Jean-Baptiste Roman

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Jean-Baptiste Roman's Cato of Utica Reading the Phaedo before Committing Himself to Death (1832)

Jean-Baptiste Roman (31 October 1792 – 13 February 1835) was a French sculptor. He was born and died in Paris. Among his works is a sculpture on the death of Cato the Younger, a theme that became popular along with revolutionary sentiment.[1] It depicts Cato reading the Phaedo of Plato, on the death of Socrates, heroically nude as he contemplates his own death. The piece was commissioned in 1832 for the Louvre, but was finished by François Rude after his friend's death.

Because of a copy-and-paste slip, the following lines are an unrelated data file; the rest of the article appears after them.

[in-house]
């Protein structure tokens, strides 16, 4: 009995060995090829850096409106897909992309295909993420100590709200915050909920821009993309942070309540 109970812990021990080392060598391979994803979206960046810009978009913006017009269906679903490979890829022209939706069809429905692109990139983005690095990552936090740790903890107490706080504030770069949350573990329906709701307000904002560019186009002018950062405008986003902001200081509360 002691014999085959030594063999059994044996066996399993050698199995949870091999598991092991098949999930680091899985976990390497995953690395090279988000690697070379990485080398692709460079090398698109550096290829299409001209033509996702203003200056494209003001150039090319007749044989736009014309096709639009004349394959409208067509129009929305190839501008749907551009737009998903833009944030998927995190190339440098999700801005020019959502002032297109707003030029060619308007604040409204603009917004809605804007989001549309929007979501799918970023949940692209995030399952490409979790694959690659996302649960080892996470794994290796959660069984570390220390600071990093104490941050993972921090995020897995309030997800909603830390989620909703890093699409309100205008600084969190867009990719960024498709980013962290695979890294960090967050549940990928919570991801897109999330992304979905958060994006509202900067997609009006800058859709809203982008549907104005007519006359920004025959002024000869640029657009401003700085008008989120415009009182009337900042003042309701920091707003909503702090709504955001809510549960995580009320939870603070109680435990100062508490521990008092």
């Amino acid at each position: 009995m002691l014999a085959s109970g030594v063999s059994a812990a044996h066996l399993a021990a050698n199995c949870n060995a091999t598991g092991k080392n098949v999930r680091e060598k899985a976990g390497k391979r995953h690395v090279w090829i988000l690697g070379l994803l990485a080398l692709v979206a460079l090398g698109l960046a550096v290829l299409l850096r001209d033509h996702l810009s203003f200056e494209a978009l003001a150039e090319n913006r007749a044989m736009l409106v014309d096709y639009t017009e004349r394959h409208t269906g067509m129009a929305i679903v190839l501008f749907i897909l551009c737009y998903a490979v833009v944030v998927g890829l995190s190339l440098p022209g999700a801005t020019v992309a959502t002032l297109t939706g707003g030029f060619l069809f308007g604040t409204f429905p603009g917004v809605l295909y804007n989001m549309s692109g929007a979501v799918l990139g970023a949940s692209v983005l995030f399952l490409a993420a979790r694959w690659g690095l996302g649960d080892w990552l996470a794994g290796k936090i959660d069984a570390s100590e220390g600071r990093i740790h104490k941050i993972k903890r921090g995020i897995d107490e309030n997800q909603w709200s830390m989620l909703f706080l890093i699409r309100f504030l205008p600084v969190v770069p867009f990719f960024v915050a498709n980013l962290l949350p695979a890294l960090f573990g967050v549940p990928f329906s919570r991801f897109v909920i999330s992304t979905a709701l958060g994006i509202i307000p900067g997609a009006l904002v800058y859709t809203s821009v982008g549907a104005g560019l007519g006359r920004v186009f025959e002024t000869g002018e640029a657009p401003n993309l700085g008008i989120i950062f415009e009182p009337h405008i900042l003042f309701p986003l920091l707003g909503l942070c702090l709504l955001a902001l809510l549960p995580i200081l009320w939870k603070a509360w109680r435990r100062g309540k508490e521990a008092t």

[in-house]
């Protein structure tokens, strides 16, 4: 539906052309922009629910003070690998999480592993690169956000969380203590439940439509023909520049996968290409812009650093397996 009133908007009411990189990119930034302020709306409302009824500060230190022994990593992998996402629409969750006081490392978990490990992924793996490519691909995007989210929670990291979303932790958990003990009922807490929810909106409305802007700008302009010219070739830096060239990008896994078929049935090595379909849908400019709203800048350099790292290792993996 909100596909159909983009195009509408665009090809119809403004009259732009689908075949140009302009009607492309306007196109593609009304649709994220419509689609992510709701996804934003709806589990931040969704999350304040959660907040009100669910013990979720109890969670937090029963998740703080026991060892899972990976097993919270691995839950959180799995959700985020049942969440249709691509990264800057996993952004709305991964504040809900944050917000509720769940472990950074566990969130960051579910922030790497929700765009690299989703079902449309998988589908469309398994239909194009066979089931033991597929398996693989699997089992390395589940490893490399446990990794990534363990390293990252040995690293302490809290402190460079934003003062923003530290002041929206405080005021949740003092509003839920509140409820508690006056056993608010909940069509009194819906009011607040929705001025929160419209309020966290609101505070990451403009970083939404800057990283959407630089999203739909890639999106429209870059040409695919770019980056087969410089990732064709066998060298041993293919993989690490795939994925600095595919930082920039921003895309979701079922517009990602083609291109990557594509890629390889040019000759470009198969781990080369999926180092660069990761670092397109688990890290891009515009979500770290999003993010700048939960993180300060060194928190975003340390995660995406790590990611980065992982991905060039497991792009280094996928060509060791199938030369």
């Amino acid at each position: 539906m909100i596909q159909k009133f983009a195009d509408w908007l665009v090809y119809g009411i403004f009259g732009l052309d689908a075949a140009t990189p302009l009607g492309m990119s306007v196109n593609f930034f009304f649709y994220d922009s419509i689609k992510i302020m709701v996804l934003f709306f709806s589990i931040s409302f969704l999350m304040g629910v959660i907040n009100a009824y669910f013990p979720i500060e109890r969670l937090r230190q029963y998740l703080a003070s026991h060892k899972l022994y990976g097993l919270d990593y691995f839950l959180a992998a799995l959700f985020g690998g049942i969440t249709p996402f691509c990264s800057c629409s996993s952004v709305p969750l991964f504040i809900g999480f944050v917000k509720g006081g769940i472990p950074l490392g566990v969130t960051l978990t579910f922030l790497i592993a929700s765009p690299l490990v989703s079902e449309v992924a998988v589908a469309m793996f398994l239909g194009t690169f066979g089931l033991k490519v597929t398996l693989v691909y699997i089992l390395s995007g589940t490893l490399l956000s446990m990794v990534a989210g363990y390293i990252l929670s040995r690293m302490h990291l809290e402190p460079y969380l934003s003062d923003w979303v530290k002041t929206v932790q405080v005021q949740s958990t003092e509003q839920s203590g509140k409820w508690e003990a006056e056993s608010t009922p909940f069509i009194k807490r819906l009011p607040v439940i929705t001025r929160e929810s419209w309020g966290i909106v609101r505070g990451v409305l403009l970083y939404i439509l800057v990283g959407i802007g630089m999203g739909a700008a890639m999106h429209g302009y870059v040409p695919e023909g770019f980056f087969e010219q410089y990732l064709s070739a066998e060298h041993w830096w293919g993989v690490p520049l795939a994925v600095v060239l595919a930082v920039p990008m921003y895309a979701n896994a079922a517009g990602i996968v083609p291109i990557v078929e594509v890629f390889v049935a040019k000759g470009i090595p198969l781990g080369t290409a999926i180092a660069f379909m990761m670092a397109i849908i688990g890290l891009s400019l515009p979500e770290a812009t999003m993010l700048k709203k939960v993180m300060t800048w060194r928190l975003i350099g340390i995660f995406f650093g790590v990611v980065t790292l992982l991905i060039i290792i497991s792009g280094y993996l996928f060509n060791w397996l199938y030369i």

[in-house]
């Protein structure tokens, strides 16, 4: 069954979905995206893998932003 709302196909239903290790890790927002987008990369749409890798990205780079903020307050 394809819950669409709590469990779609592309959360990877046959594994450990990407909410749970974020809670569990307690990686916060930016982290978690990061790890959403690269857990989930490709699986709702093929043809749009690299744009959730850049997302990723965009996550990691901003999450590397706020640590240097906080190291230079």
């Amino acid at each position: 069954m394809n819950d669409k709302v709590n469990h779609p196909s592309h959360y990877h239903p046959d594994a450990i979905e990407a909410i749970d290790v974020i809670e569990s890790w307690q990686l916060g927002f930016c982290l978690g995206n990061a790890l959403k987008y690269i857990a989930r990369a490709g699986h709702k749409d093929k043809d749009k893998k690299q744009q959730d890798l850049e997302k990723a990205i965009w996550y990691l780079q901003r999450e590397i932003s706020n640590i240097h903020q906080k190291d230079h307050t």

Roman was an instructor in sculpture at the École des beaux-arts; his vacant place was filled in 1835, by Louis-Messidor Lebon Petitot, full professeur from 1845 to 1862.[2]

List of works[edit]


Information not otherwise noted comes from the Atlas database of the Louvre.

  1. ^ "Cato the Younger," in The Classical Tradition (Harvard University Press, 2010), p. 181.
  2. ^ Procès-verbaux de l'Académie des Beaux-arts: 1830-1834, edited by Jean-Michel Leniaud (Paris, 2004), vol. 5, p. 183.